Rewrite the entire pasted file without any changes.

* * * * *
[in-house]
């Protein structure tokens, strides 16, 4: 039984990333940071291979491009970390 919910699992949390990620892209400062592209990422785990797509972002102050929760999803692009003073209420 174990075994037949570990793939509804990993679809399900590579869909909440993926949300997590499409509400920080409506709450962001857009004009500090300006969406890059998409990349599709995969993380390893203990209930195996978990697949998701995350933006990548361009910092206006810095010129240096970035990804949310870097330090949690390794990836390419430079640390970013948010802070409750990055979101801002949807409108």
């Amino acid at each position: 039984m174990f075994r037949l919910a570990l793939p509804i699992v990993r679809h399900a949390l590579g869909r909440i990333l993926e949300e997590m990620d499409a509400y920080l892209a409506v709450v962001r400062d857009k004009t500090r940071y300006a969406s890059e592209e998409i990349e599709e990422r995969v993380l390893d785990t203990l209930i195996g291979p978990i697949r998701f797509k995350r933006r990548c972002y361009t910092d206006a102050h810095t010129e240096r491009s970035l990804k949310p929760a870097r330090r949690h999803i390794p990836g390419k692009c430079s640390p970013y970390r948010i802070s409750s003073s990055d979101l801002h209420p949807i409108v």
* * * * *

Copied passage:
[in-house]
């Protein structure tokens, strides 16, 4: 039984990333940071291979491009970390 919910699992949390990620892209400062592209990422785990797509972002102050929760999803692009003073209420 174990075994037949570990793939509804990993679809399900590579869909909440993926949300997590499409509400920080409506709450962001857009004009500090300006969406890059998409990349599709995969993380390893203990209930195996978990697949998701995350933006990548361009910092206006810095010129240096970035990804949310870097330090949690390794990836390419430079640390970013948010802070409750990055979101801002949807409108």
């Amino acid at each position: 039984m174990f075994r037949l919910a570990l793939p509804i699992v990993r679809h399900a949390l590579g869909r909440i990333l993926e949300e997590m990620d499409a509400y920080l892209a409506v709450v962001r400062d857009k004009t500090r940071y300006a969406s890059e592209e998409i990349e599709e990422r995969v993380l390893d785990t203990l209930i195996g291979p978990i697949r998701f797509k995350r933006r990548c972002y361009t910092d206006a102050h810095t010129e240096r491009s970035l990804k949310p929760a870097r330090r949690h999803i390794p990836g390419k692009c430079s640390p970013y970390r948010i802070s409750s003073s990055d979101l801002h209420p949807i409108v």